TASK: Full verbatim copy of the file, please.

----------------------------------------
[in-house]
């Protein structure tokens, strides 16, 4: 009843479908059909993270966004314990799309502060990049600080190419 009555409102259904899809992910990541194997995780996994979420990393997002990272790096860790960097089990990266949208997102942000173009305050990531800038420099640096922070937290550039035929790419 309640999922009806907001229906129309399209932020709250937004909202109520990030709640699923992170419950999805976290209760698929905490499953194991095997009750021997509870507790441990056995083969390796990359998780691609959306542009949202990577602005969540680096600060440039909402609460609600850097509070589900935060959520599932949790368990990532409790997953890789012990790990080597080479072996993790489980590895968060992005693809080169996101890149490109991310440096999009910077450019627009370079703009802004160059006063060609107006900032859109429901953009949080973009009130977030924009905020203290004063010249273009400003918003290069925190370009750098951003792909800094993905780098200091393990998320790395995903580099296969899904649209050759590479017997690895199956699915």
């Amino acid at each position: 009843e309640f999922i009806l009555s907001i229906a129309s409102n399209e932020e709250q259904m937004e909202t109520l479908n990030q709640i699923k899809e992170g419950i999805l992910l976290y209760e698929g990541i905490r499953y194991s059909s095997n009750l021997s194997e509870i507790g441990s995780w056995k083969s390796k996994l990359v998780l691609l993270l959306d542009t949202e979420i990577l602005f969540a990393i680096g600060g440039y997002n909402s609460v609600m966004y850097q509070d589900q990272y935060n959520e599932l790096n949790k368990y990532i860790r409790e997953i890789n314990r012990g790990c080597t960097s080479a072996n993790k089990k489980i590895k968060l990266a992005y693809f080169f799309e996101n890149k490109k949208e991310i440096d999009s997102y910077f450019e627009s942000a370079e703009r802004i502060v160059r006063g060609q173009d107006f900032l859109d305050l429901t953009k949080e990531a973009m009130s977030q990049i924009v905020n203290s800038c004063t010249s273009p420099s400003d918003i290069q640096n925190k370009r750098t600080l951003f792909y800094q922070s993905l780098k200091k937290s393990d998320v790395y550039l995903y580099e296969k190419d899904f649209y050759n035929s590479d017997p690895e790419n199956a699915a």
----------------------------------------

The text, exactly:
[in-house]
């Protein structure tokens, strides 16, 4: 009843479908059909993270966004314990799309502060990049600080190419 009555409102259904899809992910990541194997995780996994979420990393997002990272790096860790960097089990990266949208997102942000173009305050990531800038420099640096922070937290550039035929790419 309640999922009806907001229906129309399209932020709250937004909202109520990030709640699923992170419950999805976290209760698929905490499953194991095997009750021997509870507790441990056995083969390796990359998780691609959306542009949202990577602005969540680096600060440039909402609460609600850097509070589900935060959520599932949790368990990532409790997953890789012990790990080597080479072996993790489980590895968060992005693809080169996101890149490109991310440096999009910077450019627009370079703009802004160059006063060609107006900032859109429901953009949080973009009130977030924009905020203290004063010249273009400003918003290069925190370009750098951003792909800094993905780098200091393990998320790395995903580099296969899904649209050759590479017997690895199956699915």
């Amino acid at each position: 009843e309640f999922i009806l009555s907001i229906a129309s409102n399209e932020e709250q259904m937004e909202t109520l479908n990030q709640i699923k899809e992170g419950i999805l992910l976290y209760e698929g990541i905490r499953y194991s059909s095997n009750l021997s194997e509870i507790g441990s995780w056995k083969s390796k996994l990359v998780l691609l993270l959306d542009t949202e979420i990577l602005f969540a990393i680096g600060g440039y997002n909402s609460v609600m966004y850097q509070d589900q990272y935060n959520e599932l790096n949790k368990y990532i860790r409790e997953i890789n314990r012990g790990c080597t960097s080479a072996n993790k089990k489980i590895k968060l990266a992005y693809f080169f799309e996101n890149k490109k949208e991310i440096d999009s997102y910077f450019e627009s942000a370079e703009r802004i502060v160059r006063g060609q173009d107006f900032l859109d305050l429901t953009k949080e990531a973009m009130s977030q990049i924009v905020n203290s800038c004063t010249s273009p420099s400003d918003i290069q640096n925190k370009r750098t600080l951003f792909y800094q922070s993905l780098k200091k937290s393990d998320v790395y550039l995903y580099e296969k190419d899904f649209y050759n035929s590479d017997p690895e790419n199956a699915a």